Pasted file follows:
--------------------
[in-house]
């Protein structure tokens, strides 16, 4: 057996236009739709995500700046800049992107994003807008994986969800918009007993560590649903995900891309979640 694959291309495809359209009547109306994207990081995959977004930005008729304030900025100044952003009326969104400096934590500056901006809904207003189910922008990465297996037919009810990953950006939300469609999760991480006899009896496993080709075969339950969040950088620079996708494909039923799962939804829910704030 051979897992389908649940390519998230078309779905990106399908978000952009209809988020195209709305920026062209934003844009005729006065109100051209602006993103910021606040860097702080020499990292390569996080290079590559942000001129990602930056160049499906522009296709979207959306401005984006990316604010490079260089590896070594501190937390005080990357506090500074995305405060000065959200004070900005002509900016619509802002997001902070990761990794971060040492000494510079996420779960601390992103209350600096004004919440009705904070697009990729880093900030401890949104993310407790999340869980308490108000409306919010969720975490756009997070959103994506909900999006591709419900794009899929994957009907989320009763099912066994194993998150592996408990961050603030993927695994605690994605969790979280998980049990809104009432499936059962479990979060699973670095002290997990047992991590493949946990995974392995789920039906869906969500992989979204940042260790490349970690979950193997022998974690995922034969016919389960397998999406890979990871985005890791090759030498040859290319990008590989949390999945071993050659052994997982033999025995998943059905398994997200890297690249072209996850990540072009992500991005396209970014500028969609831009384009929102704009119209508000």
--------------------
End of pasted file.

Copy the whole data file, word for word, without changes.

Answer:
[in-house]
């Protein structure tokens, strides 16, 4: 057996236009739709995500700046800049992107994003807008994986969800918009007993560590649903995900891309979640 694959291309495809359209009547109306994207990081995959977004930005008729304030900025100044952003009326969104400096934590500056901006809904207003189910922008990465297996037919009810990953950006939300469609999760991480006899009896496993080709075969339950969040950088620079996708494909039923799962939804829910704030 051979897992389908649940390519998230078309779905990106399908978000952009209809988020195209709305920026062209934003844009005729006065109100051209602006993103910021606040860097702080020499990292390569996080290079590559942000001129990602930056160049499906522009296709979207959306401005984006990316604010490079260089590896070594501190937390005080990357506090500074995305405060000065959200004070900005002509900016619509802002997001902070990761990794971060040492000494510079996420779960601390992103209350600096004004919440009705904070697009990729880093900030401890949104993310407790999340869980308490108000409306919010969720975490756009997070959103994506909900999006591709419900794009899929994957009907989320009763099912066994194993998150592996408990961050603030993927695994605690994605969790979280998980049990809104009432499936059962479990979060699973670095002290997990047992991590493949946990995974392995789920039906869906969500992989979204940042260790490349970690979950193997022998974690995922034969016919389960397998999406890979990871985005890791090759030498040859290319990008590989949390999945071993050659052994997982033999025995998943059905398994997200890297690249072209996850990540072009992500991005396209970014500028969609831009384009929102704009119209508000």